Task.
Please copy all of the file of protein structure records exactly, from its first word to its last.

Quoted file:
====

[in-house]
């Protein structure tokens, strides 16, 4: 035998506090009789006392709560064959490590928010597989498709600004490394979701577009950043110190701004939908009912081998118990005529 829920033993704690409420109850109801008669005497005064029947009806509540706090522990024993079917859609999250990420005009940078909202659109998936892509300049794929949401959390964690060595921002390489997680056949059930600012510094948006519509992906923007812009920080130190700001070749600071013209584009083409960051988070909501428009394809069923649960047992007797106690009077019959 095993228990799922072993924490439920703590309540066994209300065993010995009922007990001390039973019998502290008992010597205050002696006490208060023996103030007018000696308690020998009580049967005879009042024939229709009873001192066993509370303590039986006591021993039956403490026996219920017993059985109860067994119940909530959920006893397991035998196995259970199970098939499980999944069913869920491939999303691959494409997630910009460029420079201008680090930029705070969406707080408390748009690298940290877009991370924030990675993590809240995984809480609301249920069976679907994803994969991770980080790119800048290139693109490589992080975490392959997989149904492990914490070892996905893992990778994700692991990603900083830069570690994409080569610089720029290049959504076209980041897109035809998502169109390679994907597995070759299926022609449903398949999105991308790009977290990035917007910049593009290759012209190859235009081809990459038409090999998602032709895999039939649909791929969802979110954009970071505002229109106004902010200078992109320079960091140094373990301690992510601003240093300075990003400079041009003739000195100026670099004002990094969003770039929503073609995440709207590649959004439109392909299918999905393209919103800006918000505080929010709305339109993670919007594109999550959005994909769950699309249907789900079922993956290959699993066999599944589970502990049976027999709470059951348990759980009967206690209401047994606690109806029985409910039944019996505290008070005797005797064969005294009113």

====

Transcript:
[in-house]
């Protein structure tokens, strides 16, 4: 035998506090009789006392709560064959490590928010597989498709600004490394979701577009950043110190701004939908009912081998118990005529 829920033993704690409420109850109801008669005497005064029947009806509540706090522990024993079917859609999250990420005009940078909202659109998936892509300049794929949401959390964690060595921002390489997680056949059930600012510094948006519509992906923007812009920080130190700001070749600071013209584009083409960051988070909501428009394809069923649960047992007797106690009077019959 095993228990799922072993924490439920703590309540066994209300065993010995009922007990001390039973019998502290008992010597205050002696006490208060023996103030007018000696308690020998009580049967005879009042024939229709009873001192066993509370303590039986006591021993039956403490026996219920017993059985109860067994119940909530959920006893397991035998196995259970199970098939499980999944069913869920491939999303691959494409997630910009460029420079201008680090930029705070969406707080408390748009690298940290877009991370924030990675993590809240995984809480609301249920069976679907994803994969991770980080790119800048290139693109490589992080975490392959997989149904492990914490070892996905893992990778994700692991990603900083830069570690994409080569610089720029290049959504076209980041897109035809998502169109390679994907597995070759299926022609449903398949999105991308790009977290990035917007910049593009290759012209190859235009081809990459038409090999998602032709895999039939649909791929969802979110954009970071505002229109106004902010200078992109320079960091140094373990301690992510601003240093300075990003400079041009003739000195100026670099004002990094969003770039929503073609995440709207590649959004439109392909299918999905393209919103800006918000505080929010709305339109993670919007594109999550959005994909769950699309249907789900079922993956290959699993066999599944589970502990049976027999709470059951348990759980009967206690209401047994606690109806029985409910039944019996505290008070005797005797064969005294009113």